NASA’s full Artemis plan revealed: 37 launches and a lunar outpost
Ars Technica » Scientific Method 2019-05-20
Enlarge / A Blue Moon lander, built by Blue Origin, with an ascent vehicle (built by another company) on top. (credit: Blue Origin)
In the nearly two months since Vice President Mike Pence directed NASA to return to the Moon by 2024, space agency engineers have been working to put together a plan that leverages existing technology, large projects nearing completion, and commercial rockets to bring this about.
Last week, an updated plan that demonstrated a human landing in 2024, annual sorties to the lunar surface thereafter, and the beginning of a Moon base by 2028, began circulating within the agency. A graphic, shown below, provides information about each of the major launches needed to construct a small Lunar Gateway, stage elements of a lunar lander there, fly crews to the Moon and back, and conduct refueling missions.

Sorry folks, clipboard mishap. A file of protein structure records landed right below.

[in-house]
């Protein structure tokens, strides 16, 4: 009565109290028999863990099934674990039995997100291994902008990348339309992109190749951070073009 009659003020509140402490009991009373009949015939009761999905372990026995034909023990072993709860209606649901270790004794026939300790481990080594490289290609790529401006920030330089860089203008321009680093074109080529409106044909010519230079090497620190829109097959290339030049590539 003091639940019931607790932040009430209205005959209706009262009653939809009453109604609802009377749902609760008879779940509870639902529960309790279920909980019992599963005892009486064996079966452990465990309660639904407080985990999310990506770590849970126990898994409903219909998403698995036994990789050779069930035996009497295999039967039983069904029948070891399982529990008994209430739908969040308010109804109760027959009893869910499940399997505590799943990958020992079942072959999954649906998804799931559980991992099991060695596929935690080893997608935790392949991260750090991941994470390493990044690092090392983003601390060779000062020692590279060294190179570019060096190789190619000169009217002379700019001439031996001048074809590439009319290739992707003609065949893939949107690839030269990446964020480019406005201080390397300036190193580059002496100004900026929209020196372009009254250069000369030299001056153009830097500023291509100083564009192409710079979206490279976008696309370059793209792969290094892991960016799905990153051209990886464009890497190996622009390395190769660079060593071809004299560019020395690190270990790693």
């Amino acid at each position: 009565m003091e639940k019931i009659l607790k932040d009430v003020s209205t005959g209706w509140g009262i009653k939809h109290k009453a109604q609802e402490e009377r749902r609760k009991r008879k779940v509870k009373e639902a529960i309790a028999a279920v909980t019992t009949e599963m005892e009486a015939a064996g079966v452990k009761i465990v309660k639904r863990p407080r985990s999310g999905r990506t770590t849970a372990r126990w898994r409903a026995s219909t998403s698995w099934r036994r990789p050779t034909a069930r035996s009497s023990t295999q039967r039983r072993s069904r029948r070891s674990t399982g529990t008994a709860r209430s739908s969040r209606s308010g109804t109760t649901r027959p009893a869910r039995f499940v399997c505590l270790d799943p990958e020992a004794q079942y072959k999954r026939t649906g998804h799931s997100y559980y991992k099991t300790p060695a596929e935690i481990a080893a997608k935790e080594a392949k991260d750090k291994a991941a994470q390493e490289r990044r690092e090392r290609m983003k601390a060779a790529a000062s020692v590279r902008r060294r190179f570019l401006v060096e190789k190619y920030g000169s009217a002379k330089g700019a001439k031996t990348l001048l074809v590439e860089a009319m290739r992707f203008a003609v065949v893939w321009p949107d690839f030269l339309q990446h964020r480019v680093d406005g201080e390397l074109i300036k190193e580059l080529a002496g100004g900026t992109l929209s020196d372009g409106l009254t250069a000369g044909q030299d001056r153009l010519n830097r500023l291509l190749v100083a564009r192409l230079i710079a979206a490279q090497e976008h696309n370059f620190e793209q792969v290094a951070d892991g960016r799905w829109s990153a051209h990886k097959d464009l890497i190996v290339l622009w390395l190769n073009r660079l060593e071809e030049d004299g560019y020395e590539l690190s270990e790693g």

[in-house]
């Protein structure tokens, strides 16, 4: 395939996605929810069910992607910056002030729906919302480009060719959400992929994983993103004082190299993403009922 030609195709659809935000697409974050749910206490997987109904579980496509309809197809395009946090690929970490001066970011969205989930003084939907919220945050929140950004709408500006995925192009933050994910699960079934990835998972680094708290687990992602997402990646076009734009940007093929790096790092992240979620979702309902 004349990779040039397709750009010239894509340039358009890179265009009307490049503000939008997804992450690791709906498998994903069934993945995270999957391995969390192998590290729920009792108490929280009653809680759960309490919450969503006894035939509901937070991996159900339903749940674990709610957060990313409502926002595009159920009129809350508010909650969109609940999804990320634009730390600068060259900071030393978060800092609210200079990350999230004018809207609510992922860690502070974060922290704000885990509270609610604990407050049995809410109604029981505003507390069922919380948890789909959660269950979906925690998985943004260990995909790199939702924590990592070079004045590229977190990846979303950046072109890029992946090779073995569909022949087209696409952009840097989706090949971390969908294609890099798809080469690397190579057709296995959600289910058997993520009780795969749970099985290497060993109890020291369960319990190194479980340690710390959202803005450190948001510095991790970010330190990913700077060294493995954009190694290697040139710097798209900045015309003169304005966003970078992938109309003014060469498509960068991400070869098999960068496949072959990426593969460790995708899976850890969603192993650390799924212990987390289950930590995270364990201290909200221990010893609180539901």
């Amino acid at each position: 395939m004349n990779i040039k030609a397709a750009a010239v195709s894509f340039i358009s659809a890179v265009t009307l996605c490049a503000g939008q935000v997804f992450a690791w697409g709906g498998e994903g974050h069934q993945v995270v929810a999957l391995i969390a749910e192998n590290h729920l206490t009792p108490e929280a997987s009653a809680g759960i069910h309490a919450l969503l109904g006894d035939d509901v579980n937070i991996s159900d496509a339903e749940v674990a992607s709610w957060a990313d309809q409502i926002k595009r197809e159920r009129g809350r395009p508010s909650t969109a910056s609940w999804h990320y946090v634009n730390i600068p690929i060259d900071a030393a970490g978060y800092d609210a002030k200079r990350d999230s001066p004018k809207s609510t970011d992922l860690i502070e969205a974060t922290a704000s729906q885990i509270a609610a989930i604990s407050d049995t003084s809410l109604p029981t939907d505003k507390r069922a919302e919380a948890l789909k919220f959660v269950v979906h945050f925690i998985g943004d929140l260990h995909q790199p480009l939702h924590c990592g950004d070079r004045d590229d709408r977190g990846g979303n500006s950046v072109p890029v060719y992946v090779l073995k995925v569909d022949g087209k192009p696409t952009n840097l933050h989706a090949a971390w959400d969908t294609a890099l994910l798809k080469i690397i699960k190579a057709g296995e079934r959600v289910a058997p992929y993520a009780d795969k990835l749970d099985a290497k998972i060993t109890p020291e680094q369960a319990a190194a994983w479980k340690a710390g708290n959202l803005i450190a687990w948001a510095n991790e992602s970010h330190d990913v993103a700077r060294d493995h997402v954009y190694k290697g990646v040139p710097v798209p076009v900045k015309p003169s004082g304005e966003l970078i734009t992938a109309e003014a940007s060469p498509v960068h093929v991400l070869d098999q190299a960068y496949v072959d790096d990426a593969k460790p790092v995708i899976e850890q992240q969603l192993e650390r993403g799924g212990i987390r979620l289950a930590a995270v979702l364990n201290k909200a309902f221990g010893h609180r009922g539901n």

This decade-long plan, which entails 37 launches of private and NASA rockets, as well as a mix of robotic and human landers, culminates with a "Lunar Surface Asset Deployment" in 2028, likely the beginning of a surface outpost for long-duration crew stays. Developed by the agency's senior human spaceflight manager, Bill Gerstenmaier, this plan is everything Pence asked for—an urgent human return, a Moon base, a mix of existing and new contractors.